UK PM advised monarch not to go to the summit in Egypt

Andrey Yashlavsky

The British King Charles III had to abandon plans to attend the Cop27 summit – and the new monarch made this decision not entirely of his own free will, but “on the advice of Liz Truss.” The Prime Minister of Great Britain objected to the head of state’s trip abroad during a personal audience at Buckingham Palace.
King Charles III reportedly abandoned plans to attend and give a speech at the Cop27 climate change summit on the advice of Liz Truss. A veteran environm-ental campaigner, the Bri-tish monarch has been inv-ited to the 27th UN Climate Change Conference in Sha-rm el-Sheikh, Egypt, next month.
But Prime Minister Truss raised objections during a private audience at Buckingham Palace, accor-ding to the Sunday Times.
And according to The Guardian, Buckingham Pa-lace has confirmed that Ki-ng Charles III will not att-end the summit. A senior r-oyal source told the press: “There is nothing surprisi-ng about the king being in-vited there. He had to think very carefully about what steps to take for his first overseas tour, and he’s not going to attend the Cop.”
Sources state that the king’s decision not to go to Egypt was taken on the advice of the government and was “entirely in the spirit of always remembering, as a king, that he is acting on the advice of the government”.
Another source said the new monarch would be “personally disappointed” to miss the conference, with several events planned related to his Sustainable Markets Initiative (SMI), which aims to convince businesses to invest in green initiatives.
“Last year, the Queen gave a completely non-political speech at the Cop summit… it looks like he was not given a choice. This is an error of judgment on the part of the government,” sources told the Sunday Times.
Meanwhile, a source at 10 Downing Street told Sky News: “The idea that the prime minister is giving orders to the king is ridiculous.”
If we were talking about a trip where Charles III would act as a “wedding general”, it would be one thing. But climate change has been a concern for the current King of Great Britain for many years. As Crown Prince, Charles has been an active participant in previous environmental summits. He notably gave the opening speech at Cop21 in Paris in 2015, cal-ling for a “vast military ca-mpaign” to combat climate change and urging world leaders to commit “trillions, not billions of dollars” to this cause.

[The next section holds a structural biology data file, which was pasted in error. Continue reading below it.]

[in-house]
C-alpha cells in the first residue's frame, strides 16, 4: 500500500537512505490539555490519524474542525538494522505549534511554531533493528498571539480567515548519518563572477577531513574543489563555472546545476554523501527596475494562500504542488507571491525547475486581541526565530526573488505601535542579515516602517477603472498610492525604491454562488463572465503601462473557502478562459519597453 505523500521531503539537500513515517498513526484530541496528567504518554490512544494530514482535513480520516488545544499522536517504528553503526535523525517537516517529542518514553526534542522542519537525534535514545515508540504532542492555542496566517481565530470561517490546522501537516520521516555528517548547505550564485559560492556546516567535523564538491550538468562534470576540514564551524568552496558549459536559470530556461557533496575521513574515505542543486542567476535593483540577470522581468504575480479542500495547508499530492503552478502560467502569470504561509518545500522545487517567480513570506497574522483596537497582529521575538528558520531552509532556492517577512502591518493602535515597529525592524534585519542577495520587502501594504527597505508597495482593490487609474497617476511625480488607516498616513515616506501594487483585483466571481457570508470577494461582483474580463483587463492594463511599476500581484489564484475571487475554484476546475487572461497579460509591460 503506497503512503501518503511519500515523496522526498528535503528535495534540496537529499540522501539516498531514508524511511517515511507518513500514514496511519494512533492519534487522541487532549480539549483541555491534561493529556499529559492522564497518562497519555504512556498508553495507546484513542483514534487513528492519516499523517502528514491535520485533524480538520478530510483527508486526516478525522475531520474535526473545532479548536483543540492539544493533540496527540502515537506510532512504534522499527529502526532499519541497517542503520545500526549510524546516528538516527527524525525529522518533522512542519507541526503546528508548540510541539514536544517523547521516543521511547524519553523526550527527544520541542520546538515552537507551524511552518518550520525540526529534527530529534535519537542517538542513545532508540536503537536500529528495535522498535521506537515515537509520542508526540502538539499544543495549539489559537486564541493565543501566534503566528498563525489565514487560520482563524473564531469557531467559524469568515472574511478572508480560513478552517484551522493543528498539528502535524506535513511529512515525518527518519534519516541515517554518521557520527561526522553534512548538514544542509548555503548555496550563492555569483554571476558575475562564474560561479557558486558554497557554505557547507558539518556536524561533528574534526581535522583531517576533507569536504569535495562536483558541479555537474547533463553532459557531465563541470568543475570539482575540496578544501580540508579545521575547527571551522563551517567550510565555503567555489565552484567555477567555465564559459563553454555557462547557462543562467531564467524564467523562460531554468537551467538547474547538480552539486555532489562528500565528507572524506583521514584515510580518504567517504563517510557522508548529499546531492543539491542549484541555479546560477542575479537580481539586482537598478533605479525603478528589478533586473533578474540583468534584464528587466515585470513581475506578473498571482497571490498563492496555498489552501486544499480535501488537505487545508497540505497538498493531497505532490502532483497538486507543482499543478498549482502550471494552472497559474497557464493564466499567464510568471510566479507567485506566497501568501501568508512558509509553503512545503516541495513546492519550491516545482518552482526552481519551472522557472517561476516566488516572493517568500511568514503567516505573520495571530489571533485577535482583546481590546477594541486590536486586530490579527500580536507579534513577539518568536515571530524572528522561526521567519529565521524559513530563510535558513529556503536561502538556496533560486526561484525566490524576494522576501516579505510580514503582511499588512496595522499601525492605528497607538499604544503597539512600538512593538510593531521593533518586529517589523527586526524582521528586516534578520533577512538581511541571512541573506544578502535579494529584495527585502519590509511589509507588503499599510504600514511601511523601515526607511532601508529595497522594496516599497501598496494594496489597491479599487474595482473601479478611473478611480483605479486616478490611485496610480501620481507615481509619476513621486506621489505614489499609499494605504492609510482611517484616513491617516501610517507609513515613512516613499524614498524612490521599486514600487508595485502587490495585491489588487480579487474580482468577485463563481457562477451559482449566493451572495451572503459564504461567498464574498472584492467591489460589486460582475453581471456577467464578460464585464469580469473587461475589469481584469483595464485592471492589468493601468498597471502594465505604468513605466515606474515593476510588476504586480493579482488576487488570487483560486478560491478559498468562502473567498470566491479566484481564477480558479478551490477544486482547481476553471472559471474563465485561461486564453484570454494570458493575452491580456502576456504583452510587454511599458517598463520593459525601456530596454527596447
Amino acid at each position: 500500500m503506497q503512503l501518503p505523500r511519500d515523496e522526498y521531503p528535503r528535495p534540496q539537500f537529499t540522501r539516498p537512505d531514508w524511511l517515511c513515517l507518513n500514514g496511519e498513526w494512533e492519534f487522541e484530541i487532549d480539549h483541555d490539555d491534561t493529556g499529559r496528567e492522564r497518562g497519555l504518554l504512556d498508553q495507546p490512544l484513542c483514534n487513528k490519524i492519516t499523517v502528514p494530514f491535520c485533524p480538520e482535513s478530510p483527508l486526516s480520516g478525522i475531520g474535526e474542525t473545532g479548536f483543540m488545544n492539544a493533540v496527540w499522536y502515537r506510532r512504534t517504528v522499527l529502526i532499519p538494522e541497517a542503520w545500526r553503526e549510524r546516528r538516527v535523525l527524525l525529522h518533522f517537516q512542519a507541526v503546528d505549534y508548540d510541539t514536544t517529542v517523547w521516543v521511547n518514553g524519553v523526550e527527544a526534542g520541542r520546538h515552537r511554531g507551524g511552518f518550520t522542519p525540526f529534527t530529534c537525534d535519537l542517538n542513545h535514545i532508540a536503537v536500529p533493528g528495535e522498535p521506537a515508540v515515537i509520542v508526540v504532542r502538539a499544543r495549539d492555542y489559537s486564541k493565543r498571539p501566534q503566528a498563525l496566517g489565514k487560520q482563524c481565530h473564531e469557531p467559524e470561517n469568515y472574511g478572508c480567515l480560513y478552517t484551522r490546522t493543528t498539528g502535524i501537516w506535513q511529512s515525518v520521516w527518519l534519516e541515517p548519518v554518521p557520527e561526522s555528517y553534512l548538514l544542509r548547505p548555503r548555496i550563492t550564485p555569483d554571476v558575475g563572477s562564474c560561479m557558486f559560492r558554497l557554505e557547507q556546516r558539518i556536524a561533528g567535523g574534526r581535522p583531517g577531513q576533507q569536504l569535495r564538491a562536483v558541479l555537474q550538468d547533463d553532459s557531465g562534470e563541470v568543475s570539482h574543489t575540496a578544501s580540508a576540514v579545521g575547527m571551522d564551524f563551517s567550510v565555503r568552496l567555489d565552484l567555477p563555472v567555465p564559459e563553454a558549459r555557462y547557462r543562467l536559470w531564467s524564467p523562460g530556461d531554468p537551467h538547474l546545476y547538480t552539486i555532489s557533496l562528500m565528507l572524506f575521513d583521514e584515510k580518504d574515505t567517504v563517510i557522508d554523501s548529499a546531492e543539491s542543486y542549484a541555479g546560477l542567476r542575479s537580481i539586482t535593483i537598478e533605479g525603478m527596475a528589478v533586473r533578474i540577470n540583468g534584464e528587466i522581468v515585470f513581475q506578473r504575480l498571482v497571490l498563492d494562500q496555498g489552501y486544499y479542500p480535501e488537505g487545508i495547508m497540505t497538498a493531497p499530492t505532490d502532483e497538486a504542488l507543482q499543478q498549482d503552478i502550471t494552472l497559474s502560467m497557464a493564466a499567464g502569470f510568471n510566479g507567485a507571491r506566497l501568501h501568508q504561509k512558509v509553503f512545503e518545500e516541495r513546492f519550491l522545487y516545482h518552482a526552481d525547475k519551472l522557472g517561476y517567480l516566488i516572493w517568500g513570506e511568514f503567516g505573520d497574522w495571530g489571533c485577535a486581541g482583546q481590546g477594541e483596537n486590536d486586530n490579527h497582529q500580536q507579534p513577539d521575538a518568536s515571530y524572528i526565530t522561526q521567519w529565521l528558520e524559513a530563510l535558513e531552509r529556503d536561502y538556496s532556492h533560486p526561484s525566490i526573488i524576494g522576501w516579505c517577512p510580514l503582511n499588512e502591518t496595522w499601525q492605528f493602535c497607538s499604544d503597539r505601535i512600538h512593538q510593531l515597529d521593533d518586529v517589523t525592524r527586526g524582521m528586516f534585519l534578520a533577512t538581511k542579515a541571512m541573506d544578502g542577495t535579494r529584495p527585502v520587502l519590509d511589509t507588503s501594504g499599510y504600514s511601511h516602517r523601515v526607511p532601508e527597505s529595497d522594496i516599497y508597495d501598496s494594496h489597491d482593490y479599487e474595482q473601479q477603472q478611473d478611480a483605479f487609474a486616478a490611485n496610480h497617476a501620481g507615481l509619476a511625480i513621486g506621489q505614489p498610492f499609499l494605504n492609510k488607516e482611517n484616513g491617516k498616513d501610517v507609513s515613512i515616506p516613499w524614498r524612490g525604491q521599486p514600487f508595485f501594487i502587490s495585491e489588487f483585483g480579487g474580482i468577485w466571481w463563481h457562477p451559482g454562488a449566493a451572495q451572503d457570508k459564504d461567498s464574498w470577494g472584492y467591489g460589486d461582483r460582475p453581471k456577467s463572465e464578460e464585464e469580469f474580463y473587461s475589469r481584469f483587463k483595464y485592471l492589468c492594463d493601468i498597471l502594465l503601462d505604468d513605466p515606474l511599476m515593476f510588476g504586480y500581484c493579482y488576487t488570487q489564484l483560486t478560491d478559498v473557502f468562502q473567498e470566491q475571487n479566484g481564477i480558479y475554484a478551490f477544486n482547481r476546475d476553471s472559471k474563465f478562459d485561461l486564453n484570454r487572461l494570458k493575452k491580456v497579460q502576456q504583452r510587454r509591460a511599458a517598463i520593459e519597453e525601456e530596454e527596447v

He also conve-ned world leaders and business representatives to urge them to sign the landmark Paris Climate Agreement before the summit.
Last year, Charles gave a speech at the opening ceremony of Cop26 in Glasgow, calling on world leaders to take a “military stance” to combat the threat of climate change. Ahead of Cop26, he invited U.S. climate special envoy John Kerry to Clarence House in London, in stark contrast to the government, which did not send a minister when Kerry made the big speech.
The then Prince of Wales laid out the Terra Carta, or Earth Charter, about environmental goals. Now, his son Prince William has also taken over his work on rainforest conservation and conservation. During the Platinum Jubilee celebrations in June, the new Prince of Wales gave a speech after pictures of the planet were projected onto Buckingham Palace.
William said at the time, “When I look at these extraordinary images, it makes me think of all the monumental and groundbreaking work that so many visionary environmentalists have done before. I am so proud that my grandfather and father were part of this effort.”
The canceled Sharm el-Sheikh summit for Charles III could have been King Charles III’s first foreign trip as sovereign of the United Kingdom. It is standard protocol for a monarch to seek advice from the government before accepting an invitation abroad, a source told The Guardian.